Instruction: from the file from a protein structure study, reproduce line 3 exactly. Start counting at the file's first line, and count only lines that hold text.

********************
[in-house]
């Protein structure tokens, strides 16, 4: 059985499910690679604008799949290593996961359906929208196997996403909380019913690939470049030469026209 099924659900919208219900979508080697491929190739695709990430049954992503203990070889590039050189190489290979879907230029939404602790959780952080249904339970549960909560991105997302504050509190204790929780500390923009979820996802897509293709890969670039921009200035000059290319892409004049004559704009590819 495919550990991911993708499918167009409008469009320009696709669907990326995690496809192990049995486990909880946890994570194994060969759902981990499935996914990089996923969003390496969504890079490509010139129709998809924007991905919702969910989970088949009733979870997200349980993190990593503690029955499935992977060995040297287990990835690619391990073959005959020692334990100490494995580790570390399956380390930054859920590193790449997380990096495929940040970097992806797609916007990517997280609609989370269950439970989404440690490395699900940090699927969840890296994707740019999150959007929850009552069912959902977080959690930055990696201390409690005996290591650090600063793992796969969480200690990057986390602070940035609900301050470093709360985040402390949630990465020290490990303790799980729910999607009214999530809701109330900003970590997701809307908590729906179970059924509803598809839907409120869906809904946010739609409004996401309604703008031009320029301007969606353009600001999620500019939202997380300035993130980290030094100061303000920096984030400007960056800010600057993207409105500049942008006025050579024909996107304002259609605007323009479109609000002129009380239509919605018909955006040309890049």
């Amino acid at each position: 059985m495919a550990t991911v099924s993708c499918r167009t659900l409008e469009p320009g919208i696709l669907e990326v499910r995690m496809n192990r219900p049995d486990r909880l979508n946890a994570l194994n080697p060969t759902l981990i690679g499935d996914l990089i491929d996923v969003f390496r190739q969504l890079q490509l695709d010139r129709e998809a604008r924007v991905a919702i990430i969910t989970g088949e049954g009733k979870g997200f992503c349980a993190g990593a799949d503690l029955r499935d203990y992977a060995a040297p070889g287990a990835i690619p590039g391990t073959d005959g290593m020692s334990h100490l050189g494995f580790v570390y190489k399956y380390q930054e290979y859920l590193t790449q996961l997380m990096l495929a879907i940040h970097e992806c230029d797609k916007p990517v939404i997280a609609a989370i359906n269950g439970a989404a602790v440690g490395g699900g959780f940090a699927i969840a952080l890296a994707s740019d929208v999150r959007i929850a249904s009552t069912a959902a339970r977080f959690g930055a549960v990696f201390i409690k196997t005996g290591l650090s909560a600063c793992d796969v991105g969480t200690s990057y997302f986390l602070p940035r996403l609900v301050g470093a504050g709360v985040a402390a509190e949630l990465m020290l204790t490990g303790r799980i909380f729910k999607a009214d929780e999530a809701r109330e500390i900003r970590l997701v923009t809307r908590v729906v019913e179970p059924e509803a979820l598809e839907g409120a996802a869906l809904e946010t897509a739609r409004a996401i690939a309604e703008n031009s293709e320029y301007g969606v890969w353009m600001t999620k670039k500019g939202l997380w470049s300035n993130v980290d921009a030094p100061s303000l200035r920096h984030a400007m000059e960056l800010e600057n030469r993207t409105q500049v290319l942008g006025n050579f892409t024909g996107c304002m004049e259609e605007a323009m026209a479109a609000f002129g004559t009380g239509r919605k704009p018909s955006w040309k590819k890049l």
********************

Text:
């Amino acid at each position: 059985m495919a550990t991911v099924s993708c499918r167009t659900l409008e469009p320009g919208i696709l669907e990326v499910r995690m496809n192990r219900p049995d486990r909880l979508n946890a994570l194994n080697p060969t759902l981990i690679g499935d996914l990089i491929d996923v969003f390496r190739q969504l890079q490509l695709d010139r129709e998809a604008r924007v991905a919702i990430i969910t989970g088949e049954g009733k979870g997200f992503c349980a993190g990593a799949d503690l029955r499935d203990y992977a060995a040297p070889g287990a990835i690619p590039g391990t073959d005959g290593m020692s334990h100490l050189g494995f580790v570390y190489k399956y380390q930054e290979y859920l590193t790449q996961l997380m990096l495929a879907i940040h970097e992806c230029d797609k916007p990517v939404i997280a609609a989370i359906n269950g439970a989404a602790v440690g490395g699900g959780f940090a699927i969840a952080l890296a994707s740019d929208v999150r959007i929850a249904s009552t069912a959902a339970r977080f959690g930055a549960v990696f201390i409690k196997t005996g290591l650090s909560a600063c793992d796969v991105g969480t200690s990057y997302f986390l602070p940035r996403l609900v301050g470093a504050g709360v985040a402390a509190e949630l990465m020290l204790t490990g303790r799980i909380f729910k999607a009214d929780e999530a809701r109330e500390i900003r970590l997701v923009t809307r908590v729906v019913e179970p059924e509803a979820l598809e839907g409120a996802a869906l809904e946010t897509a739609r409004a996401i690939a309604e703008n031009s293709e320029y301007g969606v890969w353009m600001t999620k670039k500019g939202l997380w470049s300035n993130v980290d921009a030094p100061s303000l200035r920096h984030a400007m000059e960056l800010e600057n030469r993207t409105q500049v290319l942008g006025n050579f892409t024909g996107c304002m004049e259609e605007a323009m026209a479109a609000f002129g004559t009380g239509r919605k704009p018909s955006w040309k590819k890049l």